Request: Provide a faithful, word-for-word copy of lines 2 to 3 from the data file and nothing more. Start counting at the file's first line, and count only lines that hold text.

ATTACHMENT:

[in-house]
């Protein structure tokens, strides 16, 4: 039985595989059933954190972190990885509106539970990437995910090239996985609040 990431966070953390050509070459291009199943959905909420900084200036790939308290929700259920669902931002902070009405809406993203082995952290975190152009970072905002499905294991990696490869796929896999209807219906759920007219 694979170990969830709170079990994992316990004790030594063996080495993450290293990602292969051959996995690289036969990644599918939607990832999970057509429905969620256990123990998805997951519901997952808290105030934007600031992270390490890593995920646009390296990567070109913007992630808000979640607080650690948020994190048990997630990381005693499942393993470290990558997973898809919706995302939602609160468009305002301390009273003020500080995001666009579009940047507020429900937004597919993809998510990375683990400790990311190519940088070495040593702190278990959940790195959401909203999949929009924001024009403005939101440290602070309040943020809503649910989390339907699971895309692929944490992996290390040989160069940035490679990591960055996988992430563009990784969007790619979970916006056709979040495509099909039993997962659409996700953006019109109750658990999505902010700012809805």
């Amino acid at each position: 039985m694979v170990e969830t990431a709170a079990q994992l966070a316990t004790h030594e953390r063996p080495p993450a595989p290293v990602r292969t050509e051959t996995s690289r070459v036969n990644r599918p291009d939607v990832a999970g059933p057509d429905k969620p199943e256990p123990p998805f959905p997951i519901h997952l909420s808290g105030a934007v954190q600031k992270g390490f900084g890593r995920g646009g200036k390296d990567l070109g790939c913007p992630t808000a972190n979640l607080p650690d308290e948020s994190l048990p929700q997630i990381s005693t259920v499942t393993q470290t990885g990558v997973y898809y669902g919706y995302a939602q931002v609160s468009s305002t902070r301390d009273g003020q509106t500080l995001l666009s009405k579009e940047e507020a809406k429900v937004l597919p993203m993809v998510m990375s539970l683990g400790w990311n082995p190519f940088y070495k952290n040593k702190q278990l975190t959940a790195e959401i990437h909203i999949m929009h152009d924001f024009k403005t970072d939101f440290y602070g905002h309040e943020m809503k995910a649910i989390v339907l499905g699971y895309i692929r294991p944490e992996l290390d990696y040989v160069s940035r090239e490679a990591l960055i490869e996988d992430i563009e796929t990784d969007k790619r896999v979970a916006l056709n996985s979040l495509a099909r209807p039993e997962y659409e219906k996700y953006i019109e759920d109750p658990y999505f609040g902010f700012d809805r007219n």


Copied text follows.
């Protein structure tokens, strides 16, 4: 039985595989059933954190972190990885509106539970990437995910090239996985609040 990431966070953390050509070459291009199943959905909420900084200036790939308290929700259920669902931002902070009405809406993203082995952290975190152009970072905002499905294991990696490869796929896999209807219906759920007219 694979170990969830709170079990994992316990004790030594063996080495993450290293990602292969051959996995690289036969990644599918939607990832999970057509429905969620256990123990998805997951519901997952808290105030934007600031992270390490890593995920646009390296990567070109913007992630808000979640607080650690948020994190048990997630990381005693499942393993470290990558997973898809919706995302939602609160468009305002301390009273003020500080995001666009579009940047507020429900937004597919993809998510990375683990400790990311190519940088070495040593702190278990959940790195959401909203999949929009924001024009403005939101440290602070309040943020809503649910989390339907699971895309692929944490992996290390040989160069940035490679990591960055996988992430563009990784969007790619979970916006056709979040495509099909039993997962659409996700953006019109109750658990999505902010700012809805």
């Amino acid at each position: 039985m694979v170990e969830t990431a709170a079990q994992l966070a316990t004790h030594e953390r063996p080495p993450a595989p290293v990602r292969t050509e051959t996995s690289r070459v036969n990644r599918p291009d939607v990832a999970g059933p057509d429905k969620p199943e256990p123990p998805f959905p997951i519901h997952l909420s808290g105030a934007v954190q600031k992270g390490f900084g890593r995920g646009g200036k390296d990567l070109g790939c913007p992630t808000a972190n979640l607080p650690d308290e948020s994190l048990p929700q997630i990381s005693t259920v499942t393993q470290t990885g990558v997973y898809y669902g919706y995302a939602q931002v609160s468009s305002t902070r301390d009273g003020q509106t500080l995001l666009s009405k579009e940047e507020a809406k429900v937004l597919p993203m993809v998510m990375s539970l683990g400790w990311n082995p190519f940088y070495k952290n040593k702190q278990l975190t959940a790195e959401i990437h909203i999949m929009h152009d924001f024009k403005t970072d939101f440290y602070g905002h309040e943020m809503k995910a649910i989390v339907l499905g699971y895309i692929r294991p944490e992996l290390d990696y040989v160069s940035r090239e490679a990591l960055i490869e996988d992430i563009e796929t990784d969007k790619r896999v979970a916006l056709n996985s979040l495509a099909r209807p039993e997962y659409e219906k996700y953006i019109e759920d109750p658990y999505f609040g902010f700012d809805r007219n």